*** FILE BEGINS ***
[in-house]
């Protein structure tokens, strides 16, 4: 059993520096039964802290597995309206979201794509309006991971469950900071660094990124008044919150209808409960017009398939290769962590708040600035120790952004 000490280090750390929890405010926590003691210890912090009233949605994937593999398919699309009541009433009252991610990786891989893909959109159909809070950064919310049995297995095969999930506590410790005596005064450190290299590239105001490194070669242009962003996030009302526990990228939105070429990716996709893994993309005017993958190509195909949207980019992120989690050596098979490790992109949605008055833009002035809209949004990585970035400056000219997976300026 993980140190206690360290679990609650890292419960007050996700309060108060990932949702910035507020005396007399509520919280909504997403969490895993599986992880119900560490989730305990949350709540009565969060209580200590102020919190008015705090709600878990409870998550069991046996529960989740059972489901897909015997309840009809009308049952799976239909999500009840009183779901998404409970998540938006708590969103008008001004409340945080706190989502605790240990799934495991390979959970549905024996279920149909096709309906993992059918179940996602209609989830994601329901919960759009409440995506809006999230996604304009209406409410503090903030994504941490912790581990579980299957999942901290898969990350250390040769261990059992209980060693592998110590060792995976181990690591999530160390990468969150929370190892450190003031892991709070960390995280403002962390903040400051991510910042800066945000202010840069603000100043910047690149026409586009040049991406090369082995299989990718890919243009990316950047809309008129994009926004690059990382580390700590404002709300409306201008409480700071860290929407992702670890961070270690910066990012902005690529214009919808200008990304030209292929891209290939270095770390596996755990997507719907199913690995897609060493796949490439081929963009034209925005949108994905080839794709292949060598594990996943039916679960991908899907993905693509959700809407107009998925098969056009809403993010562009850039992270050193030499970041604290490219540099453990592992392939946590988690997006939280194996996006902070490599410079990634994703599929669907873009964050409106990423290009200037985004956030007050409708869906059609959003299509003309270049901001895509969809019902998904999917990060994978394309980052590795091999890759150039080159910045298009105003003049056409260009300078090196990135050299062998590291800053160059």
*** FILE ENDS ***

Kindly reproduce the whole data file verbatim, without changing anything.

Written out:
[in-house]
């Protein structure tokens, strides 16, 4: 059993520096039964802290597995309206979201794509309006991971469950900071660094990124008044919150209808409960017009398939290769962590708040600035120790952004 000490280090750390929890405010926590003691210890912090009233949605994937593999398919699309009541009433009252991610990786891989893909959109159909809070950064919310049995297995095969999930506590410790005596005064450190290299590239105001490194070669242009962003996030009302526990990228939105070429990716996709893994993309005017993958190509195909949207980019992120989690050596098979490790992109949605008055833009002035809209949004990585970035400056000219997976300026 993980140190206690360290679990609650890292419960007050996700309060108060990932949702910035507020005396007399509520919280909504997403969490895993599986992880119900560490989730305990949350709540009565969060209580200590102020919190008015705090709600878990409870998550069991046996529960989740059972489901897909015997309840009809009308049952799976239909999500009840009183779901998404409970998540938006708590969103008008001004409340945080706190989502605790240990799934495991390979959970549905024996279920149909096709309906993992059918179940996602209609989830994601329901919960759009409440995506809006999230996604304009209406409410503090903030994504941490912790581990579980299957999942901290898969990350250390040769261990059992209980060693592998110590060792995976181990690591999530160390990468969150929370190892450190003031892991709070960390995280403002962390903040400051991510910042800066945000202010840069603000100043910047690149026409586009040049991406090369082995299989990718890919243009990316950047809309008129994009926004690059990382580390700590404002709300409306201008409480700071860290929407992702670890961070270690910066990012902005690529214009919808200008990304030209292929891209290939270095770390596996755990997507719907199913690995897609060493796949490439081929963009034209925005949108994905080839794709292949060598594990996943039916679960991908899907993905693509959700809407107009998925098969056009809403993010562009850039992270050193030499970041604290490219540099453990592992392939946590988690997006939280194996996006902070490599410079990634994703599929669907873009964050409106990423290009200037985004956030007050409708869906059609959003299509003309270049901001895509969809019902998904999917990060994978394309980052590795091999890759150039080159910045298009105003003049056409260009300078090196990135050299062998590291800053160059």